SAL KHAN: I'm herewith Dr. Laurence Baker from StanfordMedical School, who specializes inhealth care policy. And I have just avery basic question. We see these Blue Cross andBlue Shield all of the time. And sometimes they'reused together, sometimes they'reused differently. And it just seemsconfusing to me. What are these things, and howare they related to each other?.
DR. LAURENCE BAKER:So they're related in some really interesting ways. They go way back in time. So Blue Cross and Blue Shieldbegan as separate things. Let's see if I canget this right. Blue Shield wasstarted by doctors who wanted to setup a health care plan to help theirpatients get coverage. SAL KHAN: Kind of apreventative shield.
To help things fromgetting to you. Right. Right. Right. DR. LAURENCE BAKER: Yes. So that was starteda long time ago. These both go back, Blue Crossand Blue Shield, to the 1930s, really, they're getting started. Blue Cross was startedby the hospitals,.
Separately from BlueShield originally, and they got togetherlater as a way to help patients getcoverage for hospital care. SAL KHAN: And I guess thecross because once you're in the hospital, you mightget a little religious. DR. LAURENCE BAKER: Exactly. I mean, I'm not sure that's whatthey had in mind originally, but– SAL KHAN: And whatabout the blue?.
DR. LAURENCE BAKER: I don'tknow where the blue comes from. SAL KHAN: Is that just a colorthat makes people feel good, it's like a health care color? DR. LAURENCE BAKER: I think itmust be a health care color. SAL KHAN: Red wouldbe inappropriate. DR. LAURENCE BAKER:Let's go with blue. You're not bleeding with blue. SAL KHAN: Blue is–you look at the sky. OK.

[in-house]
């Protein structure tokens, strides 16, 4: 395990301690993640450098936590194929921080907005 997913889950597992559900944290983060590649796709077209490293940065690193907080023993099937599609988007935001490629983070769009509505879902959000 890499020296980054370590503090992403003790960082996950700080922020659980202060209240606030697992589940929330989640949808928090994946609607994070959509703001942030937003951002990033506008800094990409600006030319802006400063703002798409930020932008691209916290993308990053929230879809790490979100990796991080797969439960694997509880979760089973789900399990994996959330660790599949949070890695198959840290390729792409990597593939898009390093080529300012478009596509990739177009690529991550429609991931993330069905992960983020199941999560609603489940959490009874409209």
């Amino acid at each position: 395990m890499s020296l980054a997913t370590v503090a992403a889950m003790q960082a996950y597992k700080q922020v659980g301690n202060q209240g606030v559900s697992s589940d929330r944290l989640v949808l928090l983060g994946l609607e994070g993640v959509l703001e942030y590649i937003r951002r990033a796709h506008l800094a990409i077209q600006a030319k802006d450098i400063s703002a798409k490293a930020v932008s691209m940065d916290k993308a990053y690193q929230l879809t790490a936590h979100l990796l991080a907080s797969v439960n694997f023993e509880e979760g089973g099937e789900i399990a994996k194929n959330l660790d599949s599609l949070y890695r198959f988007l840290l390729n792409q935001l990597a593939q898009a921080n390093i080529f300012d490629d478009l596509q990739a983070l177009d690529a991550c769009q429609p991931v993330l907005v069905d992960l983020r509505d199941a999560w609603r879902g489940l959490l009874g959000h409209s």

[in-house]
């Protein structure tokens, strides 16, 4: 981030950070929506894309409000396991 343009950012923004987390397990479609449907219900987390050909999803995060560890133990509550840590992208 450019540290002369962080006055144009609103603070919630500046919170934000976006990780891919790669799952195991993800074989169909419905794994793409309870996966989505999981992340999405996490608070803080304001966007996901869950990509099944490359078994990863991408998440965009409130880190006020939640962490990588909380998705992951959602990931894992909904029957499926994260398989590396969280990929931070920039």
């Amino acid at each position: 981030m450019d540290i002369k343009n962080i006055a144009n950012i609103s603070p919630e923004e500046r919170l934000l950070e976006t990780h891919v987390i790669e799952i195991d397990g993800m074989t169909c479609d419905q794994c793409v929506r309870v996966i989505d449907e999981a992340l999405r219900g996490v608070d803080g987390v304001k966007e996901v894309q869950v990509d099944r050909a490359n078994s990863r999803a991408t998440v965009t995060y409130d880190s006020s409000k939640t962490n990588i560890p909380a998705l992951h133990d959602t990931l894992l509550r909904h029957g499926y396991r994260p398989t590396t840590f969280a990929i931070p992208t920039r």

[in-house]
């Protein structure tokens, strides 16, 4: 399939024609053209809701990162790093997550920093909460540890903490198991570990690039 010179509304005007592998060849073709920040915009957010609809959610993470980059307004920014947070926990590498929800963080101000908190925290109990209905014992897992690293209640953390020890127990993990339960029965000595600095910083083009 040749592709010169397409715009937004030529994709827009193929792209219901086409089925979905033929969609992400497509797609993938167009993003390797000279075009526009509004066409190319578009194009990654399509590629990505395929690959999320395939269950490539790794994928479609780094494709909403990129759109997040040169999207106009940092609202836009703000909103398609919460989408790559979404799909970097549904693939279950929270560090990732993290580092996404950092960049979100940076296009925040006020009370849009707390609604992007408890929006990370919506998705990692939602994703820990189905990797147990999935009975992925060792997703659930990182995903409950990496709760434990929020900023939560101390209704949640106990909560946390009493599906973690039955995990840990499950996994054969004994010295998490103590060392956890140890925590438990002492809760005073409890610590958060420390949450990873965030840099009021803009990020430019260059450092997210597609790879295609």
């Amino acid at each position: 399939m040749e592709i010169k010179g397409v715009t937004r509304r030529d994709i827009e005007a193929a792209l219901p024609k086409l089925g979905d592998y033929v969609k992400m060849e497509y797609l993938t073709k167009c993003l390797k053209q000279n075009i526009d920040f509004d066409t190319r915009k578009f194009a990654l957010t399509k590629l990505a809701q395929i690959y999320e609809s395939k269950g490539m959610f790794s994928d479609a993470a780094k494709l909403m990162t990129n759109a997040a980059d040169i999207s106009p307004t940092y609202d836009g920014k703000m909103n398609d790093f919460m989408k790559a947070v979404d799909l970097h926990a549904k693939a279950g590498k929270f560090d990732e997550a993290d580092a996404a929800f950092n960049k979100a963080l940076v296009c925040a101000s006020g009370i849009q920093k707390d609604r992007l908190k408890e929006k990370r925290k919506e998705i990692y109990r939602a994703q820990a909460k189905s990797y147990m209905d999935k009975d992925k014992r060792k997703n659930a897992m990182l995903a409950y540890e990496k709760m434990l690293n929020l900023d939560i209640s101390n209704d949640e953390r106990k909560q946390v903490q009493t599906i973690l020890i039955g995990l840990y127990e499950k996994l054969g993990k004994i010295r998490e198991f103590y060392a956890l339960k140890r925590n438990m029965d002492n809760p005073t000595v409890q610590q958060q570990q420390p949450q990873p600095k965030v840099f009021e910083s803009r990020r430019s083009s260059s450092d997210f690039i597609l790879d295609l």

And so what happened? So, I do see thesewords used together. So these were separate plans. Doctors createdthe Blue Shields. Hospitals createdthe Blue Cross. DR. LAURENCE BAKER: Andthen they grew over time and changed. So they got started in the '30s. They were around through the'40s and the '50s, '60s, '70s,.
And so a couple thingshappen along the way that starts to make thingsconfusing a little bit. One is that they're operatingin every state, to some extent, independently. So, states regulate healthinsurance in this country, or have a lot todo with regulating health insurancein this country. And so, every statehad its own laws. And as a result, the BlueCross and the Blue Shield plans.
In different states grewup in different ways. So what you come downto today is really different plans inevery state because of this history of development. As states developtheir laws differently, the plans would evolvein the different states. SAL KHAN: I see. So this is just to give myselfa kind of a framework of what's happening, is that pre-1920s,early 1930s, there really.
Weren't health care plans. DR. LAURENCE BAKER:Not to speak of. SAL KHAN: The physicians said,hey, we want a way for people to see us without havingto– some way for them to be paying a little bitevery month or every year, and that if somethingwere to happen, they could see the doctors. The hospitals kind ofhad the same model. But they did itdifferently in every state.
Because the stateis the regulatory– DR. LAURENCE BAKER: The stateespecially– well, in the '30s, there weren't a lotof state regulations about health insurance. There wasn't health insurance. SAL KHAN: Right. DR. LAURENCE BAKER:But as states evolved, as the health care systemevolved, as the plans evolved, it grew separately inslightly different directions.
In every state. So that led to theformation really of, you see Blue Cross of Tennessee,or Blue Shield of Florida, or Blue Cross BlueShield of Michigan. They're all different, becausethey're all in their own state environment and they'veall grown up differently. SAL KHAN: So, normally–these kind of are brands. We've all heard ofthem in that way. But normally, a brandmeans something.
It means more quality,or less quality, or some type ofspin on– you know, Apple means funconsumer experience or something like that. But in this case, if I'mhearing you correctly, if there's BlueCross of California and Blue Cross ofTexas, they have nothing to do with each other, or verylittle to do with each other? DR. LAURENCE BAKER: So theyall had their start kind.